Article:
The Individuals with Disabilities Education Act is thankful for making strides during the past 40 years. Gerald Ford signed into law the Education for All Handicapped Children Act, now known as IDEA, on Nov. 29, 1975.
The law provided children with disabilities with an opportunity to attend public school along with building the foundation for the country’s commitment to ensure that children with disabilities had a chance to develop their talents and contribute to society.
The College of Education and Human Performance’s exceptional student education Pegasus professor and Lockheed Martin Eminent Scholar Lisa Dieker was selected as one of IDEA’s seven panelists during the organization’s 40-year anniversary celebration at the White House, held earlier this month.
The Toni Jennings Exceptional Education Institute provided faculty, staff and students with an opportunity to watch the televised, two-part event in their office, which featured Department of Education speakers, students with disabilities discussing how IDEA has fulfilled their lives and panelists providing presentations about individuals with disabilities and how IDEA can make a bigger difference in the future.
Exceptional education professor Suzanne M. Martin was thrilled to watch IDEA’s 40-year anniversary celebration.
“It was an amazing opportunity to see some of the most incredible leaders in the field of special education. IDEA really does level the playing field for children with disabilities, which is very important.”
For Dieker, IDEA has been part of her personal journey since she was a young child, and has given back by championing for individuals with disabilities. Her advocacy began after her brother was diagnosed with a rare and fatal brain disease during his youth. Her brother had to be institutionalized since his school didn’t have the resources to take care of him. With the help of Dieker’s parents and teachers, her brother was able to go back to school and lead a successful life after IDEA passed.
Her son, who is an elite athlete, was diagnosed with Tourette Syndrome as a child and has been attending college with the help of Dieker and her husband and teachers.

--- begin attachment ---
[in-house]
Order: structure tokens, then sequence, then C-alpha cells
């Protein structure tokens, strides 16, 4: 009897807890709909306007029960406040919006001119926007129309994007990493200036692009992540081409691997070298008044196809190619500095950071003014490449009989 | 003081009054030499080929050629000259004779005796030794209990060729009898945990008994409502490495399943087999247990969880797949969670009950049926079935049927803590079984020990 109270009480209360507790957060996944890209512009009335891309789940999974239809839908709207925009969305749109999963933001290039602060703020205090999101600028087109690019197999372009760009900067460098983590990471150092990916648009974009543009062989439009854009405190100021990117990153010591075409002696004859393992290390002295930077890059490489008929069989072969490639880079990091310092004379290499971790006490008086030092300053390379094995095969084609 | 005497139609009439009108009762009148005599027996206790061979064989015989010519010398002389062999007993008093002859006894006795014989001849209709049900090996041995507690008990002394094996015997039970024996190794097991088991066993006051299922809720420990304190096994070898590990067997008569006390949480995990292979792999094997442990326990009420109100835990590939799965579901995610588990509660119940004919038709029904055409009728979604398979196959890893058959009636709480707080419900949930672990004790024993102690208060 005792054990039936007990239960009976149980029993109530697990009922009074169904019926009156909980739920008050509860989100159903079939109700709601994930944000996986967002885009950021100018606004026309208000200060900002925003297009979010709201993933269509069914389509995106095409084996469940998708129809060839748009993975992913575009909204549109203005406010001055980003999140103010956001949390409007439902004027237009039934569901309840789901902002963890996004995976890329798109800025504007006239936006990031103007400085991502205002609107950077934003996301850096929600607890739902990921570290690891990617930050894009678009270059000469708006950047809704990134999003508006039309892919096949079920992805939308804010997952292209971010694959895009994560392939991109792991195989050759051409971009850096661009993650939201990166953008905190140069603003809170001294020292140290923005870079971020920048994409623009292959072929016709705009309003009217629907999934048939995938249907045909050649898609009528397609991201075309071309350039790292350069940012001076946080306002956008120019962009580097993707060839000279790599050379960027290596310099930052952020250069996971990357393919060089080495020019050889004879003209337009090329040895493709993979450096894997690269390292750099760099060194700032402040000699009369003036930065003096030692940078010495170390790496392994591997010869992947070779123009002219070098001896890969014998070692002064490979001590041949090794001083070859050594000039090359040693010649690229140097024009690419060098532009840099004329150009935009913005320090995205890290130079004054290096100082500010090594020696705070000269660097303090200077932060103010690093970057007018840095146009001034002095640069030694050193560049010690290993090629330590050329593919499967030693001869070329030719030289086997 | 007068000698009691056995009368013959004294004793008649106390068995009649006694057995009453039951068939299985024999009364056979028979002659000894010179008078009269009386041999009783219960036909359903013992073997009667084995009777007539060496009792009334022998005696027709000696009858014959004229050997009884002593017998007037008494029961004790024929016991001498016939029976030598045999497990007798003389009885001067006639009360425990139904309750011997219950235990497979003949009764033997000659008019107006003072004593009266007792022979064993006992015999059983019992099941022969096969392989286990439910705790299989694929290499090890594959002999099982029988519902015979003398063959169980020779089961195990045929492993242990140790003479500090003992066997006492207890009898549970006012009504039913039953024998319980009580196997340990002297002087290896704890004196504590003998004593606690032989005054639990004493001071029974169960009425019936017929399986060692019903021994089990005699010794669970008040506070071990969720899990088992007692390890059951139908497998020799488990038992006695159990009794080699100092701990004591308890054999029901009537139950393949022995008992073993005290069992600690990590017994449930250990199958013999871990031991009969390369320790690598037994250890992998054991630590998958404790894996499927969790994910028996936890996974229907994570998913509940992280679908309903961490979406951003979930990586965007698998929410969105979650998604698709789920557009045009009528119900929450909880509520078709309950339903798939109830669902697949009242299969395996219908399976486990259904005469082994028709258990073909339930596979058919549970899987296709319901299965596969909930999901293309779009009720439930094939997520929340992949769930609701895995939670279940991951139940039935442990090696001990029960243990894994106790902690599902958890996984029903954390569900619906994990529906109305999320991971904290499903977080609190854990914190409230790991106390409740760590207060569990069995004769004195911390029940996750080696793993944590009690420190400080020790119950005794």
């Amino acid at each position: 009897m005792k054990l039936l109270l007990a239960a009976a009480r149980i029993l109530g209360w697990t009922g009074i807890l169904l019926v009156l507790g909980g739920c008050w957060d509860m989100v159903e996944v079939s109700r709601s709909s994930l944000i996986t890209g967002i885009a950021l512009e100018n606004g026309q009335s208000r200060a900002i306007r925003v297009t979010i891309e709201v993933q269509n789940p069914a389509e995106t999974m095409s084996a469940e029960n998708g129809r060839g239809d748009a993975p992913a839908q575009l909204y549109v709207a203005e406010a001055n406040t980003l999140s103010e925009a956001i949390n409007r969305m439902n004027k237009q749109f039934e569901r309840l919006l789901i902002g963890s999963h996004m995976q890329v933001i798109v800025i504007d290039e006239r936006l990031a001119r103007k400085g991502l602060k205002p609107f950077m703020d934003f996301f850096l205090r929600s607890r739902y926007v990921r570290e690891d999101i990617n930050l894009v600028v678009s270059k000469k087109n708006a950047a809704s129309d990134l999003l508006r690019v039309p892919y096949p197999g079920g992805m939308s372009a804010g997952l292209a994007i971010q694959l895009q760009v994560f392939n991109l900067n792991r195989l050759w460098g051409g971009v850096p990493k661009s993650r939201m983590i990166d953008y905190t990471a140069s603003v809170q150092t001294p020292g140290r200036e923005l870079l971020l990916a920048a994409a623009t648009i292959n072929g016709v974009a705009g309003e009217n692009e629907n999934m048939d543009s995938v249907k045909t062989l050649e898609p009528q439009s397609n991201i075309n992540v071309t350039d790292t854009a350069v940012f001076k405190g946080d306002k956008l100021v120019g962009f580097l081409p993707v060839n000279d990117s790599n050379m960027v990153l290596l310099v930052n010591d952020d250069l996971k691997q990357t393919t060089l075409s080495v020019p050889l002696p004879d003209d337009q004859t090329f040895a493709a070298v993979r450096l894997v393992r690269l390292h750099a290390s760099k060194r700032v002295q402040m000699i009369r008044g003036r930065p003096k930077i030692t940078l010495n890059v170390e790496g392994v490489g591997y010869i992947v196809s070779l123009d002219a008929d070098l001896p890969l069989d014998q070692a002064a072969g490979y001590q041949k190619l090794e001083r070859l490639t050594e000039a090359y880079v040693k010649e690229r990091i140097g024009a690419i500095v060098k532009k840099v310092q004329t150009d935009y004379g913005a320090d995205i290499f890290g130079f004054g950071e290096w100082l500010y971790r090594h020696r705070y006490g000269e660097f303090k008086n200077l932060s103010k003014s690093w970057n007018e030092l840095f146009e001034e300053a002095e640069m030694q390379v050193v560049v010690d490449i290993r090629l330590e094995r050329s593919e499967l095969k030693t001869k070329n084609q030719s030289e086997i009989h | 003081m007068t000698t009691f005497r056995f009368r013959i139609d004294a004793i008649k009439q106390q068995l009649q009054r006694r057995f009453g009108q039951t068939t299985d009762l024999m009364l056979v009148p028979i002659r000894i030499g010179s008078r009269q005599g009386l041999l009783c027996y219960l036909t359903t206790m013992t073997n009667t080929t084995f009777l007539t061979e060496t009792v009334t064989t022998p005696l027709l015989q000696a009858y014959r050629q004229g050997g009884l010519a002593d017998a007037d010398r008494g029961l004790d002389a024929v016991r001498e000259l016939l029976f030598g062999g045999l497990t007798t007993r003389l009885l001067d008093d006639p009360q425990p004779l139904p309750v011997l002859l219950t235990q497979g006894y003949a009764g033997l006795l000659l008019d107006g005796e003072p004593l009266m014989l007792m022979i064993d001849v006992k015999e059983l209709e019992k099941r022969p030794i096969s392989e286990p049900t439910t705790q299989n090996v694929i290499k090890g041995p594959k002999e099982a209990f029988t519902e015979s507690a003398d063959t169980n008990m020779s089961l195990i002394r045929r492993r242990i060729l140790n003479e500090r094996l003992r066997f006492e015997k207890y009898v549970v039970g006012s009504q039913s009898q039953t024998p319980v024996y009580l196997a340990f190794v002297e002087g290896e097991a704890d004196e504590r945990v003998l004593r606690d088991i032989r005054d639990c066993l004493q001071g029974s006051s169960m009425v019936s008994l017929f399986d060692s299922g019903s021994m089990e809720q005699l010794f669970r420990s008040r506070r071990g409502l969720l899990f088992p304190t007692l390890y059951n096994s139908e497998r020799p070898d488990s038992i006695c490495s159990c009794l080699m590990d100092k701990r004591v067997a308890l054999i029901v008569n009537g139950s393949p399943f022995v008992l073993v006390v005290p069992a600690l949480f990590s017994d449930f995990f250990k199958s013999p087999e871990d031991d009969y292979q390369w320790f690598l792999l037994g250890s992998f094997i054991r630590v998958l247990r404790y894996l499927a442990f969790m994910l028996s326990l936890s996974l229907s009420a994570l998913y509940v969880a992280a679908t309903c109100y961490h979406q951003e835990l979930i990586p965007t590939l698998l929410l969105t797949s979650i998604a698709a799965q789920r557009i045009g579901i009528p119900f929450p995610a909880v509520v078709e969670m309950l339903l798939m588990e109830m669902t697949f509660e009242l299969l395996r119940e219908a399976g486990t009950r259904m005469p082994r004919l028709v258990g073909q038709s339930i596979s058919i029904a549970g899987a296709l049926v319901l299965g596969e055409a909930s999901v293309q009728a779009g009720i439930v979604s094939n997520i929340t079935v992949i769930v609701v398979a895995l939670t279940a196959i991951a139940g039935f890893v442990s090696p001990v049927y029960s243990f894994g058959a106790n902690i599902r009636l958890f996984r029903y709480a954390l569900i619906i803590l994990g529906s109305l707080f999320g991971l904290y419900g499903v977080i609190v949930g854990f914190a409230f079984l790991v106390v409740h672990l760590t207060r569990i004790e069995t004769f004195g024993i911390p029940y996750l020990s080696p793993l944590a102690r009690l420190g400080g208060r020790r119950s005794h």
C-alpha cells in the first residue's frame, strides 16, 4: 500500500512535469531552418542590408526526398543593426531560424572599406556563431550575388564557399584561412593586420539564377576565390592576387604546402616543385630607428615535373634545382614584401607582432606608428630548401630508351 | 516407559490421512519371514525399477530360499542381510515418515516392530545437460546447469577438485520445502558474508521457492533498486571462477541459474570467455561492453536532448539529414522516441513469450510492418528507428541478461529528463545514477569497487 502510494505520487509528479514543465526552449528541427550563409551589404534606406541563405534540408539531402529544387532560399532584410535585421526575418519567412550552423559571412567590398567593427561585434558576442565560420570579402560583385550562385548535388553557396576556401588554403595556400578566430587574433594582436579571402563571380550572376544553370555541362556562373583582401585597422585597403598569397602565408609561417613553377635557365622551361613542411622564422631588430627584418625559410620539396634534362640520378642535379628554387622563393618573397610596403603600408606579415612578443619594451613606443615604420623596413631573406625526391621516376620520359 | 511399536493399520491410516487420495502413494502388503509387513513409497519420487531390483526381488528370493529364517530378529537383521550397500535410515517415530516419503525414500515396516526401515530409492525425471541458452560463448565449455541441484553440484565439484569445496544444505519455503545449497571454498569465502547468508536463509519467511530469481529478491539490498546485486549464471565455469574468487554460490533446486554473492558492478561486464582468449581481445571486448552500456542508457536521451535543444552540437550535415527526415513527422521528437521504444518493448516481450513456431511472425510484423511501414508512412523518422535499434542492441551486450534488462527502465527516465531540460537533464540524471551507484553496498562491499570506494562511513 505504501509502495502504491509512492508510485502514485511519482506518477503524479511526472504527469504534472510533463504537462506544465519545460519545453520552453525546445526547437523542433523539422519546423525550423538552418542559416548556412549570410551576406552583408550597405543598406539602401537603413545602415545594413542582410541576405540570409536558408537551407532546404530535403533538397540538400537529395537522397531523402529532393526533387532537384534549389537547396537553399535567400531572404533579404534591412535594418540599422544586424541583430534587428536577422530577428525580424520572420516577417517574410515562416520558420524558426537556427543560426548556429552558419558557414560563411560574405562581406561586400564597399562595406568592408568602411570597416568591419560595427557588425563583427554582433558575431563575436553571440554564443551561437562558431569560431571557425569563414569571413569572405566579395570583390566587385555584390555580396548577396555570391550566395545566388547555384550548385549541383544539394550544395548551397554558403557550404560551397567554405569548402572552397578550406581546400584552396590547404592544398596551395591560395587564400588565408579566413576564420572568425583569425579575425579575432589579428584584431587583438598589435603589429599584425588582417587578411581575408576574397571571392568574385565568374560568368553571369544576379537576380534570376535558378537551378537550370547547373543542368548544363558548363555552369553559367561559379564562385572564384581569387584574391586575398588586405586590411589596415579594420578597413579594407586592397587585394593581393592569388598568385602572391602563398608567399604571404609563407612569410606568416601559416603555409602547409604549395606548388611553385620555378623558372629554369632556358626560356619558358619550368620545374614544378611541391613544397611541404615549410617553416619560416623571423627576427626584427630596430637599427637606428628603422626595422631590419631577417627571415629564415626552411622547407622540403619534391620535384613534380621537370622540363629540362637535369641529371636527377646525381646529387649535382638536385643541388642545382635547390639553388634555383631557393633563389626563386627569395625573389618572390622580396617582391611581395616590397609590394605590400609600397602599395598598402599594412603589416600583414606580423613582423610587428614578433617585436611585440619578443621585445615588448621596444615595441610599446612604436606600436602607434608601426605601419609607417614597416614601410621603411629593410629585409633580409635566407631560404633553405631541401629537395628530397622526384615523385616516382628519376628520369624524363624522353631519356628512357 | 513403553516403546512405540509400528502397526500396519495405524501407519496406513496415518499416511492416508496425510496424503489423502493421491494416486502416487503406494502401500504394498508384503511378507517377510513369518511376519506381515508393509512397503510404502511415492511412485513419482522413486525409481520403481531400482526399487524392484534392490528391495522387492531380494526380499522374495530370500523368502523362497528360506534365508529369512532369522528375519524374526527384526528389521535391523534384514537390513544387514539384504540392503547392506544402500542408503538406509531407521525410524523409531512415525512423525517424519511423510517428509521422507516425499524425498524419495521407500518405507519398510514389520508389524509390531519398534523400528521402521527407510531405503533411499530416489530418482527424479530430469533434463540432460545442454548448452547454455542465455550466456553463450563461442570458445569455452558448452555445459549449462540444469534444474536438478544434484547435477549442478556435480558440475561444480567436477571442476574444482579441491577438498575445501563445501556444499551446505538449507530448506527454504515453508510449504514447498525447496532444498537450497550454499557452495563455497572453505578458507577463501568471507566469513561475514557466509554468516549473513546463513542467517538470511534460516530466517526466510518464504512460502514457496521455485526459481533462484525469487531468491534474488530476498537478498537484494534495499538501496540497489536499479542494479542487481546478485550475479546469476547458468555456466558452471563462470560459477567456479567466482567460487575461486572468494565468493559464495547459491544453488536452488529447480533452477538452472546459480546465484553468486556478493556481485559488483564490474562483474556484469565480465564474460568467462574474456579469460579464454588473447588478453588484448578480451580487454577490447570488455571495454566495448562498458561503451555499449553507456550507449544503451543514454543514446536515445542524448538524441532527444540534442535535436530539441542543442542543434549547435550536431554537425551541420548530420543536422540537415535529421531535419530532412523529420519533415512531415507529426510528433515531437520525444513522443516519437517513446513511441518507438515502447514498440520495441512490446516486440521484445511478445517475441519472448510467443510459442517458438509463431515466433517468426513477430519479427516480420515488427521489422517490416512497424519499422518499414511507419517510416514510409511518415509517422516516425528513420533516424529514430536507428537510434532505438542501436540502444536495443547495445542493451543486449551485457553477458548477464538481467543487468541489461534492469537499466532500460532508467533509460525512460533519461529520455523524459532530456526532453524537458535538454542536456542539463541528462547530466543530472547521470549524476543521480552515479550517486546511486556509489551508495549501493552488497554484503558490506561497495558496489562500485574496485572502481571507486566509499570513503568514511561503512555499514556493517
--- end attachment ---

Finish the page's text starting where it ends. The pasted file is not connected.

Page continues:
Dieker grew up with IDEA, but it became a part of her life for many reasons.
“I learned early on that life wasn’t fair. I’m a first-generation college kid that grew up in poverty, but clearly saw there were still people that didn’t have the same basic rights as a human early on and that really shaped my thinking.”
The U.S. Department of Education’s Office of Special Education nominated Dieker as one of the panelists for IDEA’s 40-year anniversary celebration. She was “honored and humbled to be a voice for individuals with disabilities” as a selected panelist along with representing CEDHP during the milestone event.
During her presentation, she discussed development areas that could be beneficial to individuals with disabilities, such as, personalized teacher preparation and learning, coaching, virtual environments like TeachLivE, having a diversified teaching force, the use of technology and content, using a catalog of resources, and embracing new frontiers.
Toni Jennings Exceptional Education Institute Fellow and Project LEAD Scholar and exceptional education doctoral student Jennifer Holbrook enjoyed watching Dieker shine during the IDEA celebration.
“She’s my mentor, and it was amazing to watch her presentation. She’s the reason that I’m here at UCF because she has always been so connected to the field of special education and has opened doors. Seeing Dr. Dieker at the event and knowing she’s the one that’s leading me toward my future career as an educator and researcher is very inspiring.”